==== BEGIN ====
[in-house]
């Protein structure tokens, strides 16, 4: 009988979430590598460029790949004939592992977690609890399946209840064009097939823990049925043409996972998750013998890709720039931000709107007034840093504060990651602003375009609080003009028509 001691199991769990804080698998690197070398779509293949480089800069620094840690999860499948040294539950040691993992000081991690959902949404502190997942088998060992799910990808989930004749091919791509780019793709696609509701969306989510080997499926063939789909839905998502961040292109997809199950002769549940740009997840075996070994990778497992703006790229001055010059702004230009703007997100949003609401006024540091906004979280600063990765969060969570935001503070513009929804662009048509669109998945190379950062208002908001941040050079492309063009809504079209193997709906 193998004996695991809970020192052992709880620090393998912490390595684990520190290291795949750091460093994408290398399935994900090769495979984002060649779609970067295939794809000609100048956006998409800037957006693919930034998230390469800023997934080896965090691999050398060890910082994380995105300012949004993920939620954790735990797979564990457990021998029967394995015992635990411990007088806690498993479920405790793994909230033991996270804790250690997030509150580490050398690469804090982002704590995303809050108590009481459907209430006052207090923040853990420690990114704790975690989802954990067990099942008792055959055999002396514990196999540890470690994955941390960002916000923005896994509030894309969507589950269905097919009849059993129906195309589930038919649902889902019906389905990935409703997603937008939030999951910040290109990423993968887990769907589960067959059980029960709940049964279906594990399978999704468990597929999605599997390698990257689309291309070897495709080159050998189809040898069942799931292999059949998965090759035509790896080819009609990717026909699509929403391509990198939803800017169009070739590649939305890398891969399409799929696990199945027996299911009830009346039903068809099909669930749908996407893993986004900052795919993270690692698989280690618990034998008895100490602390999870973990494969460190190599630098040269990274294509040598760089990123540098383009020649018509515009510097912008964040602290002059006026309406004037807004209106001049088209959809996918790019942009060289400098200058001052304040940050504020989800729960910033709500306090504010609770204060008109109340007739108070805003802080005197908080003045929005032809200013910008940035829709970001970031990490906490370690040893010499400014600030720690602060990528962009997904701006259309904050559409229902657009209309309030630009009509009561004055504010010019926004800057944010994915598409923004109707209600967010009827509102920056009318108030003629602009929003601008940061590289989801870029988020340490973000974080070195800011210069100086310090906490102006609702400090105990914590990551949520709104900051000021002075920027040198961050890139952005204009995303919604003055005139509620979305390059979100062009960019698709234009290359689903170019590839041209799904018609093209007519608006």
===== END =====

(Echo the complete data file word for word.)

[in-house]
């Protein structure tokens, strides 16, 4: 009988979430590598460029790949004939592992977690609890399946209840064009097939823990049925043409996972998750013998890709720039931000709107007034840093504060990651602003375009609080003009028509 001691199991769990804080698998690197070398779509293949480089800069620094840690999860499948040294539950040691993992000081991690959902949404502190997942088998060992799910990808989930004749091919791509780019793709696609509701969306989510080997499926063939789909839905998502961040292109997809199950002769549940740009997840075996070994990778497992703006790229001055010059702004230009703007997100949003609401006024540091906004979280600063990765969060969570935001503070513009929804662009048509669109998945190379950062208002908001941040050079492309063009809504079209193997709906 193998004996695991809970020192052992709880620090393998912490390595684990520190290291795949750091460093994408290398399935994900090769495979984002060649779609970067295939794809000609100048956006998409800037957006693919930034998230390469800023997934080896965090691999050398060890910082994380995105300012949004993920939620954790735990797979564990457990021998029967394995015992635990411990007088806690498993479920405790793994909230033991996270804790250690997030509150580490050398690469804090982002704590995303809050108590009481459907209430006052207090923040853990420690990114704790975690989802954990067990099942008792055959055999002396514990196999540890470690994955941390960002916000923005896994509030894309969507589950269905097919009849059993129906195309589930038919649902889902019906389905990935409703997603937008939030999951910040290109990423993968887990769907589960067959059980029960709940049964279906594990399978999704468990597929999605599997390698990257689309291309070897495709080159050998189809040898069942799931292999059949998965090759035509790896080819009609990717026909699509929403391509990198939803800017169009070739590649939305890398891969399409799929696990199945027996299911009830009346039903068809099909669930749908996407893993986004900052795919993270690692698989280690618990034998008895100490602390999870973990494969460190190599630098040269990274294509040598760089990123540098383009020649018509515009510097912008964040602290002059006026309406004037807004209106001049088209959809996918790019942009060289400098200058001052304040940050504020989800729960910033709500306090504010609770204060008109109340007739108070805003802080005197908080003045929005032809200013910008940035829709970001970031990490906490370690040893010499400014600030720690602060990528962009997904701006259309904050559409229902657009209309309030630009009509009561004055504010010019926004800057944010994915598409923004109707209600967010009827509102920056009318108030003629602009929003601008940061590289989801870029988020340490973000974080070195800011210069100086310090906490102006609702400090105990914590990551949520709104900051000021002075920027040198961050890139952005204009995303919604003055005139509620979305390059979100062009960019698709234009290359689903170019590839041209799904018609093209007519608006």